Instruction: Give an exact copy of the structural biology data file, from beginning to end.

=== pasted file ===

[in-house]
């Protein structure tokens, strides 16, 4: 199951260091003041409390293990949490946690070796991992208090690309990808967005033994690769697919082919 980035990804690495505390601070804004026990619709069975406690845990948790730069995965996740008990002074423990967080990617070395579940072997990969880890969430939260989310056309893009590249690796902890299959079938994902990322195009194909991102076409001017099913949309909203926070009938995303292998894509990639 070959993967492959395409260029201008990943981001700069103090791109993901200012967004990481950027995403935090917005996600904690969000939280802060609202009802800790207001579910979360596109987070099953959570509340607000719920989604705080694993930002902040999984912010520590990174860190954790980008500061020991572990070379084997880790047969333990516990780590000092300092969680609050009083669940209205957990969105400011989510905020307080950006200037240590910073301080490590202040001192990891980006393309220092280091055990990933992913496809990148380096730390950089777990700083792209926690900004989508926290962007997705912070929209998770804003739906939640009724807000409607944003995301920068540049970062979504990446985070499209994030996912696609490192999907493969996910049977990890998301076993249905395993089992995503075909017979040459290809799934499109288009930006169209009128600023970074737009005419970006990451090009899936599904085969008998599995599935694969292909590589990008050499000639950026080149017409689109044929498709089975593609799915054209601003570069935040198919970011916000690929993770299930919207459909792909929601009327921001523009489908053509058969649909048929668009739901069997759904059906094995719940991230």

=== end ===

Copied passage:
[in-house]
């Protein structure tokens, strides 16, 4: 199951260091003041409390293990949490946690070796991992208090690309990808967005033994690769697919082919 980035990804690495505390601070804004026990619709069975406690845990948790730069995965996740008990002074423990967080990617070395579940072997990969880890969430939260989310056309893009590249690796902890299959079938994902990322195009194909991102076409001017099913949309909203926070009938995303292998894509990639 070959993967492959395409260029201008990943981001700069103090791109993901200012967004990481950027995403935090917005996600904690969000939280802060609202009802800790207001579910979360596109987070099953959570509340607000719920989604705080694993930002902040999984912010520590990174860190954790980008500061020991572990070379084997880790047969333990516990780590000092300092969680609050009083669940209205957990969105400011989510905020307080950006200037240590910073301080490590202040001192990891980006393309220092280091055990990933992913496809990148380096730390950089777990700083792209926690900004989508926290962007997705912070929209998770804003739906939640009724807000409607944003995301920068540049970062979504990446985070499209994030996912696609490192999907493969996910049977990890998301076993249905395993089992995503075909017979040459290809799934499109288009930006169209009128600023970074737009005419970006990451090009899936599904085969008998599995599935694969292909590589990008050499000639950026080149017409689109044929498709089975593609799915054209601003570069935040198919970011916000690929993770299930919207459909792909929601009327921001523009489908053509058969649909048929668009739901069997759904059906094995719940991230």